This is how DAMN.’s reeking of despondence spoke to creatives in a coded language. Pressing play on the album, we can hear the tinkering and the resignation of an artist overly dedicated. The record opens with curiosity, empathy, and loss. There is Godlessness and Godliness in the same breath. Lamar puts his "lyric and my lifeline on the line" on "LOYALTY." There is “FEAR.,” so much fear. When you realize we are only as good as our most recent piece of content, the idea of Lamar following up To Pimp a Butterfly is maddening in itself.
When an article of mine goes live, I spend upward of a few hours worried I will never write again. Now, if the next time I settled in to write, and someone were to tell me that my opus already came to pass, I would suffer from a prompt and hysterical ego death. DAMN. is terminal in that way, a play-by-play of Kendrick Lamar’s own inevitable ego death. Looking more broadly at death and obsession, then, the album’s apex is, without a doubt, “LUST.”
“LUST.” is hot and terse and tearing, a track that is caged by its seeking quality, and simultaneously free in how aimless Lamar frames the search for the enigmatic “more.” His deadpan and slack delivery boulders over the stringent guitars and synths. The scratches evaporate and sound more like anxious ticks. “LUST.” is a song about the vortex of obsession and how seductive it may be to hand yourself over to the storm. In the context of Lamar’s interview, perhaps this submission is more than the byproduct of seduction. Perhaps he feels it’s his duty to spiral. I certainly do.
As a writer predisposed to obsessive behavior, I feel a constant impetus to release myself into a swirl of self-destructive work practices in the name of the art. I also worry that no matter how drastic my actions, I will never achieve an “ultimate connection with words.” I am plagued by the fear of burnout, by the fear that I am an obvious fraud, and by the fear that running from The Slog is pointless when I have been up to my ears in sludge the whole time. I am terrified of the impossibility that everyone can smell this on me before and after I confront the blank page. It sounds to me like Kendrick Lamar is battling more of the same, but now we are in this fight together.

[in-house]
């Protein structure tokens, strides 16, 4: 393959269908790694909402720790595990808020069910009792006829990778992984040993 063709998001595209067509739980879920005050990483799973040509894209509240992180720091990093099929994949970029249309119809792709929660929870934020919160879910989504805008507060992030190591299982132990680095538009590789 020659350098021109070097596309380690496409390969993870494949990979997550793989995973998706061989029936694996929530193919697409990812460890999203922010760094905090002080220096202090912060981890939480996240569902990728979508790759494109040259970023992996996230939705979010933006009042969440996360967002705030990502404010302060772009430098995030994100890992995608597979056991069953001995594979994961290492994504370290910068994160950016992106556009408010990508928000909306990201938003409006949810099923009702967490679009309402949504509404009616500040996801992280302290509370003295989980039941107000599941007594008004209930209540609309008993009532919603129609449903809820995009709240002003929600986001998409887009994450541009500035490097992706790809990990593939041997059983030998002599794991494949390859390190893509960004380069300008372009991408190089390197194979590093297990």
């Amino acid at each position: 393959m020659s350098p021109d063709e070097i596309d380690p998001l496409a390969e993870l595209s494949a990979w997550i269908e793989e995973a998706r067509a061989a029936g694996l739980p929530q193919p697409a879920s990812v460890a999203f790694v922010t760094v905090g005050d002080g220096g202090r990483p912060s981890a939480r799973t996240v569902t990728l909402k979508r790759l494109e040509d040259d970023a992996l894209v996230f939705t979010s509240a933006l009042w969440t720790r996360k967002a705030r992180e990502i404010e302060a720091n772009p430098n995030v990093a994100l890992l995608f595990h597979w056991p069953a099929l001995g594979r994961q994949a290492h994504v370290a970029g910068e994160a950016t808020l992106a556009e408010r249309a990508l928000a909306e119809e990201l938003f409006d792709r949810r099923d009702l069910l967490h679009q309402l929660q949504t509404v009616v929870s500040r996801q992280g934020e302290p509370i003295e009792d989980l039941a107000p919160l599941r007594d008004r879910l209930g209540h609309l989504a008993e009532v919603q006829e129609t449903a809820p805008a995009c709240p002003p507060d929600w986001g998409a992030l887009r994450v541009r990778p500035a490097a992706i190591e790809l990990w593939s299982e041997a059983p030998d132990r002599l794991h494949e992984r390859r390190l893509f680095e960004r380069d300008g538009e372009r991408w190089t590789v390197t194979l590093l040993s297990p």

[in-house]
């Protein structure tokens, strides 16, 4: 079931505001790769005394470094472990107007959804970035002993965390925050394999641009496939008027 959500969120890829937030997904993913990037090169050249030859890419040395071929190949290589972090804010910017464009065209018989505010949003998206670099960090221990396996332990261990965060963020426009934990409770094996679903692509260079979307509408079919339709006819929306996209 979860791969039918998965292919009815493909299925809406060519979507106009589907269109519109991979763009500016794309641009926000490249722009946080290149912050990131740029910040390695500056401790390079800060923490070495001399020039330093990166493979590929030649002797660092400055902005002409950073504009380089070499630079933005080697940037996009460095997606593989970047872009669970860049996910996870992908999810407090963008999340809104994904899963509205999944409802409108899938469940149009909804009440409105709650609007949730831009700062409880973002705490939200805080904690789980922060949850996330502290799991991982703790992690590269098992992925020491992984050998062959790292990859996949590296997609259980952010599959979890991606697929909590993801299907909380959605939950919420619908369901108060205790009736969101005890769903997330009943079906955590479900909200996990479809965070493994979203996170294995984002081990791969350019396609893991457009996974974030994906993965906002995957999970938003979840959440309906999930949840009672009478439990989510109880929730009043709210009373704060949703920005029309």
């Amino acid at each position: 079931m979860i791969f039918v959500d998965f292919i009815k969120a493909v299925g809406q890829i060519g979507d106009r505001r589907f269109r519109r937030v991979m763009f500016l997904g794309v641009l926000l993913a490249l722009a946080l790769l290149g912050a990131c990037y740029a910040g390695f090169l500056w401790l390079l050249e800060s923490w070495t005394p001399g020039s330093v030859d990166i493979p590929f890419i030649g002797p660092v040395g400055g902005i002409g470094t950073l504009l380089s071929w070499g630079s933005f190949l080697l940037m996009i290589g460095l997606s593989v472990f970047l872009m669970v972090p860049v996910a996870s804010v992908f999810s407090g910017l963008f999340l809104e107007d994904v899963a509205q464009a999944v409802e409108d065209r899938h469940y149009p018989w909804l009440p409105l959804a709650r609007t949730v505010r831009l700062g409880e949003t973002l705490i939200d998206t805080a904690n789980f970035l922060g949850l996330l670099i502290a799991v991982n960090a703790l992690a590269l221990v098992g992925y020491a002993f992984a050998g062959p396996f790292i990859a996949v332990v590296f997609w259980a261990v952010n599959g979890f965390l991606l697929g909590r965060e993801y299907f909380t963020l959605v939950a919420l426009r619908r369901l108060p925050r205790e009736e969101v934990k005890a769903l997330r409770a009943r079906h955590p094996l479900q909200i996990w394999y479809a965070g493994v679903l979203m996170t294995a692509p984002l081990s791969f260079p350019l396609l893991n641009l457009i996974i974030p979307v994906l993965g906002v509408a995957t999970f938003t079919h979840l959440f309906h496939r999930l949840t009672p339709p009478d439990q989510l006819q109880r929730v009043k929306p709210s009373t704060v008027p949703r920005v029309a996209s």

So, if all types of music fans are searching for cathartic release each time they press play on a record, then the cathartic subgenre a writer is looking for is something I’ve affectionately dubbed “You Ain’t Shit Music.” In the process of making his “ultimate connection,” Kendrick Lamar has simultaneously made some of the best “You Ain’t Shit Music” of the past decade.
Think DAMN.’s “LUST.” or even Lil Peep’s far more melodramatic “OMFG,” where he still wants to kill himself despite success. These are songs that bemoan or personify burnout, but their very existence proves that there is more to artists than their creative lows or their creative highs. “You Ain’t Shit Music” may be the most miserable collection of hustle anthems available for our streaming pleasure, but they are some of the most humanizing pieces of art to exist all the same.
Kendrick Lamar struggles to connect with his craft, and may never consider himself a master. What could be more grounding? The lesson here, and within most “You Ain’t Shit Music,” is that we could all stand to ease up on ourselves in an effort to work harder. Passion and obsession can kill you as quickly as they can make you, and there is no line between the two unless you draw one yourself. Here, Kendrick Lamar has helped draw a line for all of us ambitious types. Let’s take that in stride before getting back to work.